Monday, 14 September 2020

Patricia Joyce Wilson (1929-2020)

We were sorry to hear of the death of the Galt scholar Joyce Wilson and attach the following obituary written by her colleague David Jago:

Patricia Joyce Wilson (1929-2020)

Patricia Joyce Wilson, or Joyce, as she was always known, was on the staff of the Scottish College of Commerce, when it merged with the Royal College of Science and Technology to form the new University of Strathclyde in 1964, in which she became one of the founder-members of the Department of English Studies, under the chairmanship of Professor I.F. Clarke. Over the next four years, the new Department developed a four-year course leading to Honours, which covered the received canon and included the major figures in English literature. At the same time, the appointment of Douglas Gifford in 1967 helped to ensure that Scottish literature would always occupy a significant place on the undergraduate syllabus, with the result that several colleagues, including not only Joyce but Kenneth Simpson (The Protean Scot: The Crisis of Identity in Eighteenth Century Sottish Literature, 1988), Andrew Noble, John Redmond, and Michael Bath (Emblems in Scotland: Motifs and Meanings, 2018), developed teaching and research interests in the field. In 1968 the University awarded her the degree of Master of Letters for her thesis on The Fiction of Leonard Merrick, 1864-1939. In the following years, up to her retirement in 1994, she taught on a wide range of undergraduate classes, particularly on the 19th century Scottish novel, and in 1979 her chapter, “Ringan Gilhaize–a Neglected Masterpiece” appeared in Christopher Whatley’s John Galt 1779-1979. In 1984 her finely researched edition of Ringan Gilhaize appeared from Scottish Academic Press (Edinburgh). Joyce Wilson’s important contribution to Galt Studies, then, was to draw considerable renewed attention to Galt’s historical novel.

David Jago (Emeritus, Department of English Studies, University of Strathclyde)

Sunday, 28 June 2020

New EUP Titles available

We are delighted to see that the first two volumes in the Edinburgh University Press Galt project have now been published.  They are  
Annals of the Parish, edited and introduced by Bob Irvine

Three Short Novels - Glenfell, Andrew of Padua, and The Omen, edited and introduced by Angela Esterhammer.

They are available online at the EUP website, here.

During these difficult times it is always encouraging to see that this kind of work can still proceed, and we will keep you posted about other developments as well as new volumes as and when they are published.

Saturday, 27 June 2020

New article on 'Presbyterianism, "Scottish Literature," and John Galt's Annals of the Parish.'

A new article concerning Annals of the Parish has been published in Studies in Scottish Literature. Written by Bob Irvine (who was due to speak at our AGM before the lockdown intervened), the article is another excellent scholarly contribution to Galt's legacy.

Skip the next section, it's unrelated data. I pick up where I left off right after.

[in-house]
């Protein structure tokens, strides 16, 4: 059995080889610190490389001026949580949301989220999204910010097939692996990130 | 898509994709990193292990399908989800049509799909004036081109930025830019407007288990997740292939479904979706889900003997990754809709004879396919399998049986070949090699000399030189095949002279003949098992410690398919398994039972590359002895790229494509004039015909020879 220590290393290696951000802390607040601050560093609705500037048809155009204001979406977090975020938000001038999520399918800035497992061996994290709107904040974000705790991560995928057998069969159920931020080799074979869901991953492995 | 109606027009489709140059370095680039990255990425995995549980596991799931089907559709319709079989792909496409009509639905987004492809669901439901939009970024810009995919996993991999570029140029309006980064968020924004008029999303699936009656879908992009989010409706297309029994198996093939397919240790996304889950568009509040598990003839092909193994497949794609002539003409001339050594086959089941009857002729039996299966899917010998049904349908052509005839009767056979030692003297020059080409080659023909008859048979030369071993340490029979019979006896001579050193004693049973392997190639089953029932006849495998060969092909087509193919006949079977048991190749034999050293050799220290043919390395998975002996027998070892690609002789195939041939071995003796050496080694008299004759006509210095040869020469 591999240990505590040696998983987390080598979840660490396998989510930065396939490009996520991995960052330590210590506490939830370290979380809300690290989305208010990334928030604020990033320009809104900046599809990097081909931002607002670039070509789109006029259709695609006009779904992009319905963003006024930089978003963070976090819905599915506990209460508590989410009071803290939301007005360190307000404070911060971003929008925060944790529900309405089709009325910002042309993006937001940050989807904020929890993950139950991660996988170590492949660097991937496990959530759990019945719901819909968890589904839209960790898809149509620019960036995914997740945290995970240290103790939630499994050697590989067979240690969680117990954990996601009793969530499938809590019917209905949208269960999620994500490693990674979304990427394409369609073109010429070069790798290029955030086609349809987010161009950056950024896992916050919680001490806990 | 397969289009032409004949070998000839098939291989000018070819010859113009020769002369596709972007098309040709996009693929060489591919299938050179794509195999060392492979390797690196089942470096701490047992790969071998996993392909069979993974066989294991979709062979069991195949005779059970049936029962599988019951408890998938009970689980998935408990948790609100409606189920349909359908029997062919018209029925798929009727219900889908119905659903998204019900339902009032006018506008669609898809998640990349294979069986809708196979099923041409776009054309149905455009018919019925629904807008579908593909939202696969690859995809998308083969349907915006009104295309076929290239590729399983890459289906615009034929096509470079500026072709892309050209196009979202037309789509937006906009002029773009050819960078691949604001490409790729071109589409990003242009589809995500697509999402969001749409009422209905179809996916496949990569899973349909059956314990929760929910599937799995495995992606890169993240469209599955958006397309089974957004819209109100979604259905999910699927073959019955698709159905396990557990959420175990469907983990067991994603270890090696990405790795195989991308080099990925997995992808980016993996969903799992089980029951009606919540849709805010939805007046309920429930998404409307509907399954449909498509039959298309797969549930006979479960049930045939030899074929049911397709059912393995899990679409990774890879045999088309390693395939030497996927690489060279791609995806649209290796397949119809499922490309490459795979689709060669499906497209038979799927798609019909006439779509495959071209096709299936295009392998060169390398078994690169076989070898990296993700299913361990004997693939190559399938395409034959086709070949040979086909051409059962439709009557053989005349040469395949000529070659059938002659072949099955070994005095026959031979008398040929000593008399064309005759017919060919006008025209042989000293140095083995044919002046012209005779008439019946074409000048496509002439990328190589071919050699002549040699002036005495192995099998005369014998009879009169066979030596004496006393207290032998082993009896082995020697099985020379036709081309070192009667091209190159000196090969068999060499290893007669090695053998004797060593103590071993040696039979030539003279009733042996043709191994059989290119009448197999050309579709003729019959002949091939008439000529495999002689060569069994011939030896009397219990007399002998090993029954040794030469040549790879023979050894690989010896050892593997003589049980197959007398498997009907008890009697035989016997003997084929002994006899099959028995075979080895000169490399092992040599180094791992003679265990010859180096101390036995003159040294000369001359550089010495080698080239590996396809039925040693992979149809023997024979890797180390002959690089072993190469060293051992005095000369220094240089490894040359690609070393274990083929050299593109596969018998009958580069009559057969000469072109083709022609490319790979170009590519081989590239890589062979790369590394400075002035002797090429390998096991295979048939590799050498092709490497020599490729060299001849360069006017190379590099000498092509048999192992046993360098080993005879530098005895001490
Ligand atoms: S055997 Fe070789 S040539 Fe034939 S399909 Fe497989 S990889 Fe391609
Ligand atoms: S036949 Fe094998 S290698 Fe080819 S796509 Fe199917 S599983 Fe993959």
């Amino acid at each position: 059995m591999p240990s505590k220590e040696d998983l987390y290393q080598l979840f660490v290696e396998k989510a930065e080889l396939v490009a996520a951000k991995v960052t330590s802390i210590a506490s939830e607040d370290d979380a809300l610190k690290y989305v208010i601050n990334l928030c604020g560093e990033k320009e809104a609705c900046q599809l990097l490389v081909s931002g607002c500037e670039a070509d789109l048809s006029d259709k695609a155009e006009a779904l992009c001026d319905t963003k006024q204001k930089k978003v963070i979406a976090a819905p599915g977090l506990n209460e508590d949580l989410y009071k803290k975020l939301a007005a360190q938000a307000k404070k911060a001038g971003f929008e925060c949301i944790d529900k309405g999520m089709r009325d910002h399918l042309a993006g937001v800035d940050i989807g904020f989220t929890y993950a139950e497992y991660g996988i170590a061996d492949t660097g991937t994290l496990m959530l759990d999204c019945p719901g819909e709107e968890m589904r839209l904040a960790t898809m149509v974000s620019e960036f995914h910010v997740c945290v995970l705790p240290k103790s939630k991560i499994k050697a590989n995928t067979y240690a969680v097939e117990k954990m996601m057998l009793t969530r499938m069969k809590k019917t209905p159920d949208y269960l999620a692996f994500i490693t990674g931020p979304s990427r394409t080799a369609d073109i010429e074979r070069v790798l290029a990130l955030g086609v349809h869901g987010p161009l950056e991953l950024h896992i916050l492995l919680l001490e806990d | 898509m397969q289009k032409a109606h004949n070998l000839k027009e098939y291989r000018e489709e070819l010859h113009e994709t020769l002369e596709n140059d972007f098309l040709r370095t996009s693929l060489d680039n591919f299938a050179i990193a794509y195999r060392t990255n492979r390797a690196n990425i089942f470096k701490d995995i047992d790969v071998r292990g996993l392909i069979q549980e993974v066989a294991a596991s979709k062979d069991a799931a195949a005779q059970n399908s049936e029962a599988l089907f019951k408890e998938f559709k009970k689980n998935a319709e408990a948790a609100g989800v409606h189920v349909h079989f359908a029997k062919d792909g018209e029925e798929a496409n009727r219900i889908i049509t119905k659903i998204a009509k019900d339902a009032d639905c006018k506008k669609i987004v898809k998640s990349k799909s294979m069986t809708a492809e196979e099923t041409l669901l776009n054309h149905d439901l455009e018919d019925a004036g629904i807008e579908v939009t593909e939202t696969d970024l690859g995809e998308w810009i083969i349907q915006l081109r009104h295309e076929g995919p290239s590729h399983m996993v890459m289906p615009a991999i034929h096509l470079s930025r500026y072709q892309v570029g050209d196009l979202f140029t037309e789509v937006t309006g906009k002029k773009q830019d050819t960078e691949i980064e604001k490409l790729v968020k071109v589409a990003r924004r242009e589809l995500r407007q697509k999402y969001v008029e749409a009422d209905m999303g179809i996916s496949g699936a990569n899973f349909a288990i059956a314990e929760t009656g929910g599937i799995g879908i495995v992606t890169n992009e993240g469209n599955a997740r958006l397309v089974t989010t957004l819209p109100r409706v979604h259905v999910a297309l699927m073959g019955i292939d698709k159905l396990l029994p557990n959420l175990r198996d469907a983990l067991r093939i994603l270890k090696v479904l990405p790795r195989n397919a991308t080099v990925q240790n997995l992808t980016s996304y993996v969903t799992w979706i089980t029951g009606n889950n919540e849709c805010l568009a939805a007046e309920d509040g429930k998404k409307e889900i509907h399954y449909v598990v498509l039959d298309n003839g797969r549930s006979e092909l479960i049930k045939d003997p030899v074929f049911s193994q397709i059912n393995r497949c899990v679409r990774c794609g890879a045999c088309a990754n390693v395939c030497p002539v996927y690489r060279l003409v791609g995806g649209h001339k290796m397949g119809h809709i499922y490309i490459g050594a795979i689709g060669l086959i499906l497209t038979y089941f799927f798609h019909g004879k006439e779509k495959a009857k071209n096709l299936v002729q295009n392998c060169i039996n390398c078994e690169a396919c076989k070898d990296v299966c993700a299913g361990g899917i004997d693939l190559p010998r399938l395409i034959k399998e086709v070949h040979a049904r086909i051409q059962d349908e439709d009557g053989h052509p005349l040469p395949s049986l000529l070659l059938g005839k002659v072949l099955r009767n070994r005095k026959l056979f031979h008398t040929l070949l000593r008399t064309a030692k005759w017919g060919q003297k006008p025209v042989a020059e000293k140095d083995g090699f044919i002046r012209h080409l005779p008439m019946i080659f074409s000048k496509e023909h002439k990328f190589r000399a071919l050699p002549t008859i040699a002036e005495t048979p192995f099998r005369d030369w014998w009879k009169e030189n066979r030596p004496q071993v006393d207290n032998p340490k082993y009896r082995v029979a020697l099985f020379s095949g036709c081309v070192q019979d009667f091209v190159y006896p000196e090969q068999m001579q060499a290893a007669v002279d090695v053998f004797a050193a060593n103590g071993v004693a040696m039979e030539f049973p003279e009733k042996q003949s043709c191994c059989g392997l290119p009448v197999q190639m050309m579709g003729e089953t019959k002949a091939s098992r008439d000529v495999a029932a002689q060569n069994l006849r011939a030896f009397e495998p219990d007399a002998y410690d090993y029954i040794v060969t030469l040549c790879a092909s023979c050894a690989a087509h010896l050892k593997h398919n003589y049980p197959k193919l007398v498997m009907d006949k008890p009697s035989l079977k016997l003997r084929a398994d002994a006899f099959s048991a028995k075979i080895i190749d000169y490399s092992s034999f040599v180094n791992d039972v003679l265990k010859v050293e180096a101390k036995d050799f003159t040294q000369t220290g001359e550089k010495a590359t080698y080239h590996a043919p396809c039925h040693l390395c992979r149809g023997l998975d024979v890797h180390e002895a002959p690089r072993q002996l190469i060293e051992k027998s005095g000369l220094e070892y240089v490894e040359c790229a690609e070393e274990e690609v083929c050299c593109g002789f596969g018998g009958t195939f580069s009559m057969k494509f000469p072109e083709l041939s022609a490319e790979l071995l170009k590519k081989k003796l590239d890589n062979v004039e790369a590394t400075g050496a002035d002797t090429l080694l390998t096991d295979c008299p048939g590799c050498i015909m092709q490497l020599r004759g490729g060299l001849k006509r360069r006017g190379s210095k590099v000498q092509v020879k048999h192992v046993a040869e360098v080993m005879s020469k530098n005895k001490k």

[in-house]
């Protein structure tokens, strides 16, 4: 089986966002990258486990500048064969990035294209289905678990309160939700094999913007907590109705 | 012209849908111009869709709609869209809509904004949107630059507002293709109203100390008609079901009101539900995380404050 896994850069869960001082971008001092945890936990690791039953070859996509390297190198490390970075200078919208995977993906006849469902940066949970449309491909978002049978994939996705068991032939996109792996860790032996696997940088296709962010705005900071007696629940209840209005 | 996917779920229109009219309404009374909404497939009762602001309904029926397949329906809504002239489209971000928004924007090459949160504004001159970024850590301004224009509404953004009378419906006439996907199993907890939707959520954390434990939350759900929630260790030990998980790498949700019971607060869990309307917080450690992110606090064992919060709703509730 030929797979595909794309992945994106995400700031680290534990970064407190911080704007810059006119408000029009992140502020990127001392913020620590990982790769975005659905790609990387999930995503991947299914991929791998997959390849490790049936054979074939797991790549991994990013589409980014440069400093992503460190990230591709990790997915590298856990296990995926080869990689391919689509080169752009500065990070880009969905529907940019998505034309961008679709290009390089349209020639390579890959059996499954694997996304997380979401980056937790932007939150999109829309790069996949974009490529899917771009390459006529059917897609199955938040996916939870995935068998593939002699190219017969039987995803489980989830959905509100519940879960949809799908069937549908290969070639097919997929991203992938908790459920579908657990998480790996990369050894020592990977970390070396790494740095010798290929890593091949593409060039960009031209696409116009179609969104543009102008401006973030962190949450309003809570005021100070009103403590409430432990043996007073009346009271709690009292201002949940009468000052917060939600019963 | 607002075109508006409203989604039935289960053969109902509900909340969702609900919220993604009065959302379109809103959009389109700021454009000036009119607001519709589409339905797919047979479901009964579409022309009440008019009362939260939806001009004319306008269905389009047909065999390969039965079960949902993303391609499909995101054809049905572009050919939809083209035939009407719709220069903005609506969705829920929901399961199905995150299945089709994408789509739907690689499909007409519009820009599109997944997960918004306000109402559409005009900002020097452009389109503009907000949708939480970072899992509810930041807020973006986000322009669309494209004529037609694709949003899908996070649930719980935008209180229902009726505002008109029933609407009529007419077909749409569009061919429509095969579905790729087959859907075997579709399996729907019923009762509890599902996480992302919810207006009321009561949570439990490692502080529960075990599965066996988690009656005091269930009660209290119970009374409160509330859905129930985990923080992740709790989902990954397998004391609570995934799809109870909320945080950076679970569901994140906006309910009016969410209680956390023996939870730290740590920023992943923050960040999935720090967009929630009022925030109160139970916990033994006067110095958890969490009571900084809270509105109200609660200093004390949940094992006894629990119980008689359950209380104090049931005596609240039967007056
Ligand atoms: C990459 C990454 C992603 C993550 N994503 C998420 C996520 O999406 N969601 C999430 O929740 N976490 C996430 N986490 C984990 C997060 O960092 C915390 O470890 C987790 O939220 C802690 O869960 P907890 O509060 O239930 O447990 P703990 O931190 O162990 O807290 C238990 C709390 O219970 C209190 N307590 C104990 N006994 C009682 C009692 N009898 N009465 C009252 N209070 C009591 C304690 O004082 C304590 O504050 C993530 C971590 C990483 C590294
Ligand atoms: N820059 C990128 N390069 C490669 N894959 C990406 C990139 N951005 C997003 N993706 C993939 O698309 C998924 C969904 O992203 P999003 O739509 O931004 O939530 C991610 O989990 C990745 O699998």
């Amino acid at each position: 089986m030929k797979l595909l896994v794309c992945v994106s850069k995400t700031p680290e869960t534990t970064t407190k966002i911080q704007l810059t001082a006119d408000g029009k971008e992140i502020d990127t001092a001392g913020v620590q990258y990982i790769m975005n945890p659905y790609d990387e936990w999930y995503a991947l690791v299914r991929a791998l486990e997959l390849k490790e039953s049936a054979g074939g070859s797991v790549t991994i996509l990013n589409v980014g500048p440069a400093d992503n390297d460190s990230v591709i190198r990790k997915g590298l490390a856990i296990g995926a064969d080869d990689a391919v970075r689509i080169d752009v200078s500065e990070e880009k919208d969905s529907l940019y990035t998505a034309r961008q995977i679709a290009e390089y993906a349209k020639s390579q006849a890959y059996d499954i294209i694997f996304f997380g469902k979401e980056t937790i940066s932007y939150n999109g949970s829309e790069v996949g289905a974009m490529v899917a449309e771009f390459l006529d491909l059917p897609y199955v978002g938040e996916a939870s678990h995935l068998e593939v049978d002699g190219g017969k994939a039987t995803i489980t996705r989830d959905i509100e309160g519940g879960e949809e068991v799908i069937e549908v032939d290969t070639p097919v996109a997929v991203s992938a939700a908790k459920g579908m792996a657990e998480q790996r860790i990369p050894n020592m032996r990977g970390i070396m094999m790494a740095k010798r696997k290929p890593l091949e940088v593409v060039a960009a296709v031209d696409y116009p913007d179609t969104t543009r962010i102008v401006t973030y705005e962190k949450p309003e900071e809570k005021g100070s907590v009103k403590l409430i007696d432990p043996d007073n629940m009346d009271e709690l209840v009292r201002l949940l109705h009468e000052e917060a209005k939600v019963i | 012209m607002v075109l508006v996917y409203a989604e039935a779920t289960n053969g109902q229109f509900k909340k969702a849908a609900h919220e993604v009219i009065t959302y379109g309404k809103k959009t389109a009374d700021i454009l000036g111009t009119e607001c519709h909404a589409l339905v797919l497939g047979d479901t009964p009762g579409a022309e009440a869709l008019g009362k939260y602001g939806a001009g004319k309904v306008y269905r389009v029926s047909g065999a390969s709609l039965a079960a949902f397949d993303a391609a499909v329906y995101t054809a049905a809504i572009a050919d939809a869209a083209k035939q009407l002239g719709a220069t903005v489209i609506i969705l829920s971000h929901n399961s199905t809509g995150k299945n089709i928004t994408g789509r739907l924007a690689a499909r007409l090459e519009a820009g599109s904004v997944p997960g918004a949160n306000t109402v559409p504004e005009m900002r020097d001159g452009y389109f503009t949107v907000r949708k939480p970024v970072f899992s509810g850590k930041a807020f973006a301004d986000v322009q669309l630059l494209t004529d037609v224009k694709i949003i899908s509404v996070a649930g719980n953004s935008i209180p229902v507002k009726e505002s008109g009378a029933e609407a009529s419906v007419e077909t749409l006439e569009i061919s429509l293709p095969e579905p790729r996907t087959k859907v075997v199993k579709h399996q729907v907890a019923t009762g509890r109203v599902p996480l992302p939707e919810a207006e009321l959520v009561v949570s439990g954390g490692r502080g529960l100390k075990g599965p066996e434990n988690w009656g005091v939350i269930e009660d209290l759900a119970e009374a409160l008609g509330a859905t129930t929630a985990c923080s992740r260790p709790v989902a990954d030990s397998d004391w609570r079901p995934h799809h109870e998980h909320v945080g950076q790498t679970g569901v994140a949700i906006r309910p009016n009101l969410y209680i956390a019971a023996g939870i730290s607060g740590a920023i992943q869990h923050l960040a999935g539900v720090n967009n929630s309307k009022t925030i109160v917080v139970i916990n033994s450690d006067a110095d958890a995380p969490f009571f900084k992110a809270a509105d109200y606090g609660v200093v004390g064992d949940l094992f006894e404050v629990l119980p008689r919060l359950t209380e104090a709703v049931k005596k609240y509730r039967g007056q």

The article can be downloaded for free on the SSL page, here.

The abstract:

In discussing religion in John Galt's novel about religious and social change in a small West of Scotland town between 1760 and 1820, suggests “Scottish literature” was forged, not in opposition to Calvinist theological ideas, but to the Kirk as a rival national institution, and that Scottish literature became "national," less through self-from the literature of another nation (England), than from another institution with a rival claim to represent the same nation, namely the established Scottish church.

Friday, 1 November 2019

Tour of Galt's Glasgow

On 1st October members enjoyed a walking tour of Galt's Glasgow, led by local historian Michael Martin.  We started at Glasgow Cross, made our way down to Glasgow Green and then back up the Saltmarket and High Street.  Refreshed by a cup of tea in the St Mungo Museum we moved back down the hill by way of some fascinating lanes and alleyways which we would ordinarily never have noticed to finish at Stockwell Street .  We were favoured by a sunny afternoon and by MIchael's extensive knowledge of both Galt's works and the Glasgow of the eighteenth and early nineteenth centuries.  We are grateful to Michael for giving us his time and his expertise.

For more on this theme why not browse the slides on show during Craig Lamont's talk on Galt and Glasgow [image from presentation].

Monday, 1 July 2019

New article on Galt

FYI: Jeffrey Cass, 'John Galt: Capitalism and Ecology', The Wordsworth Circle (Spring 2019, p. 247).

Galt's Glasgow & Visit to Abbotsford

As announced at the AGM the Society will be organising a walking tour of Galt's Glasgow, guided by Michael Martin.  The date has not yet been fixed but is likely to be late September or early October.  We are also trying to arrange a visit to the library at Abbotsford, probably during August.  Members who would like to participate in either (or both) of these events can register their interest with the Secretary at

The 2019 Memorial Lecture

The 2019 Memorial Lecture was delivered in Irvine Town House by Professor Ian Campbell.  His subject was "Galt and the Kirk" and, with particular reference to The Ayrshire Legatees and Annals of the Parish, he showed how Galt described both the extent of the influence the Church wielded in small Scottish communities and how and why that influence was eroded as the eighteenth century gave way to the nineteenth.  The lecture was very well received by an audience which included a visiting party from Guelph, the city Galt founded in Ontario and which included 2 actors and musicians who entertained the company before the lecture with a dramatised performance relating to the founding of the city and the issues which colonisation raised.  We are again grateful to North Ayrshire Council for their generous hospitality in hosting this event.